Don't let my one-star rating scare you away. Yes, "Rock of Ages" is one of the worst movies ever made. But it might also be the best John Waters camp that Waters had nothing to do with.
I wouldn't have missed it for the world. And if you're the sort of movie lover who has ever, for any reason, cherished the time you've spent in the company of flaming cinematic drek, I urge you to see "Rock of Ages," without fail. You'll marvel at its heart-stopping awfulness.
The world can't let such an achievement go unrewarded. This, after all, is an adaptation from the theatrical world that manages to find one of its fatiguingly over-abundant emotional climaxes in a full, star-spangled liplock between Alec Baldwin, in the filthiest long-haired wig they could find and, yes, Russell Brand. Who says they don't make classic movie moments like they used to? ("Alec's back and Russell's Got Him.")
Anyone attempting to lay any of this movie's majestic and awe-inspiring awfulness on the doorstep of star Tom Cruise would be guilty of felonious bad faith. To be honest, I've never begun to understand the unending and truly ugly malice Cruise's career has inspired. Even if the actual, well-litigated circumstances of his life justify the "South Park" boys making rude TV jokes with their kids squawking "why won't Tom Cruise come out of the closet?," who could possibly care in the 21st century if his sexuality may not be exactly as advertised?
In a world blessedly rushing to legalize same-sex partnerships and criminalize bullying, we are reaching a gloriously civilized state where it's jolly well none of our business to know what movie stars do every second of their down time. All that should matter to us is that this is a movie star capable of taking two years out of his life to enable Stanley Kubrick to make "Eyes Wide Shut" and to be 100 percent Oscar-worthy in "Jerry Maguire" (too bad he didn't win but, hey).
He is, in fact, close to terrific in "Rock of Ages" as Stacee Jaxx, a hair metal god who swaggers around shirtless in a fur jacket and leather pants that seem to have been sprayed on. When he's not on stage, he exhibits the perpetual stumble and odd speech rhythms of one whose bloodstream is so radioactive with every substance within reach that he's lucky he can talk at all, much less carry on something like a conversation.
He's the 1987 lead singer of Arsenal whose activities in and around the Bourbon Room (the fictionalized Whiskey A-Go-Go) on Sunset Strip are simultaneously meant to launch his solo career and save the club's environment of "sweat, ear-shattering music and puke" from the depredation's of the mayor's moralizing and bitter wife, who wants to level the joint.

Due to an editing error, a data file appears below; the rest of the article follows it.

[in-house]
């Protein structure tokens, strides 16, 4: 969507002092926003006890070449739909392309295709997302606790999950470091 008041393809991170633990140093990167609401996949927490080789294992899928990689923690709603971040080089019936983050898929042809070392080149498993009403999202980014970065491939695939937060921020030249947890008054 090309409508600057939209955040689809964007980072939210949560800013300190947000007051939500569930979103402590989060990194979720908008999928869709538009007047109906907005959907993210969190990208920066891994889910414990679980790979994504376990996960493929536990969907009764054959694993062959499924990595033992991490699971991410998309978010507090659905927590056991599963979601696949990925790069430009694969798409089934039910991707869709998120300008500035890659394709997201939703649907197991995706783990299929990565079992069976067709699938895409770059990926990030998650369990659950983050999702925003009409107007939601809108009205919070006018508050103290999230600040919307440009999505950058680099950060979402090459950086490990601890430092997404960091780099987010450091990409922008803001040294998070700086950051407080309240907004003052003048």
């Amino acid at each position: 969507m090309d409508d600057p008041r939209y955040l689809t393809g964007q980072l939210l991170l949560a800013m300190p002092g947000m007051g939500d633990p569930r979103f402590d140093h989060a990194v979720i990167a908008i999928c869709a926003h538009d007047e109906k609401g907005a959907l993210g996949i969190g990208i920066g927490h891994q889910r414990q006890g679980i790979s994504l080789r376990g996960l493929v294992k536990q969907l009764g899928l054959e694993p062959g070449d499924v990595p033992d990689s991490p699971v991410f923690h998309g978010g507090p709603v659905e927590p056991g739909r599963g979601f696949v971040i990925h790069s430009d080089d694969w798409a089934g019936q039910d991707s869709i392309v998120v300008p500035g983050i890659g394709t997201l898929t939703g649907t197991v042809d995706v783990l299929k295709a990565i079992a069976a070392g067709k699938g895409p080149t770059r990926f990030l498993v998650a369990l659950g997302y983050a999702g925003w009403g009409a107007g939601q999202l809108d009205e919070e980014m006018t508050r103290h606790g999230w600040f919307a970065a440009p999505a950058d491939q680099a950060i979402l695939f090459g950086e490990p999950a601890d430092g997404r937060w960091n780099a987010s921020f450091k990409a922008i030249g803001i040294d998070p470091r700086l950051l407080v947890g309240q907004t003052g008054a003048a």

She has her own reasons, of course, but they don't begin to explain why she's played by Catherine Zeta-Jones, any more than we can be sure why Baldwin, Brand and Mary J. Blige signed on the dotted line in this baby either. (They probably saw the stage jukebox musical and believed the movie version would be innocent "fun." Then again, they may have cacklingly known it was going to be expensive, hilarious, mega-camp.)
Our main story is about dewy young lovers played by Julianne Hough, the former "Dancing with the Stars" pixie currently tangoing through life with Ryan Seacrest, and Diego Boneta.
Can they reach rock stardom in big, bad L.A.? Or will the sinful life of pole dancing and boy bands defeat them? Will Paul Giamatti be a slick, almost silent-film villain in apparent perpetual search of a mustache to twirl?
While this is going on, you're getting 1980s hits, hair band and otherwise, in your ear -- Joan Jett's "I Love Rock 'n Roll" and Pat Benatar's "Hit Me With Your Best Shot," to be sure. The movie is also 30 feet deep in Foreigner's "I Want to Know What Love Is," Bon Jovi's "Wanted Dead or Alive," Quarterflash's "Harden My Heart," Journey's "Don't Stop Believin'" etc., etc.
The connection to a swollen version of Waters-style camp is by no means accidental. When Waters' little indie fantasy "Hairspray" was turned into a theatrical excrescence, the movie version starring Cruise's fellow Scientologist and TMZ patsy John Travolta was directed by Adam Shankman.
Who is, bless him, the fellow who now gives us this.
Not every road to cinematic glory passes through high quality, you know. Sometimes cinematic immortality is achieved in another way altogether. I give you "Rock of Ages" and, if you're anything like me, you'll have a hilarious 123 minutes with it. "Innocent fun," though? Not exactly.
ROCK OF AGES
1 star (out of 4)
STARRING: Tom Cruise, Julianne Hough, Catherine Zeta-Jones, Alec Baldwin
DIRECTOR: Adam Shankman
RUNNING TIME: 123 minutes
RATING: PG-13 for sex, drugs and rock 'n' roll.
THE LOWDOWN: Off-Broadway musical of '80s hair band rock turns into screen musical about dewy young performers afflicted with excessive self-confidence.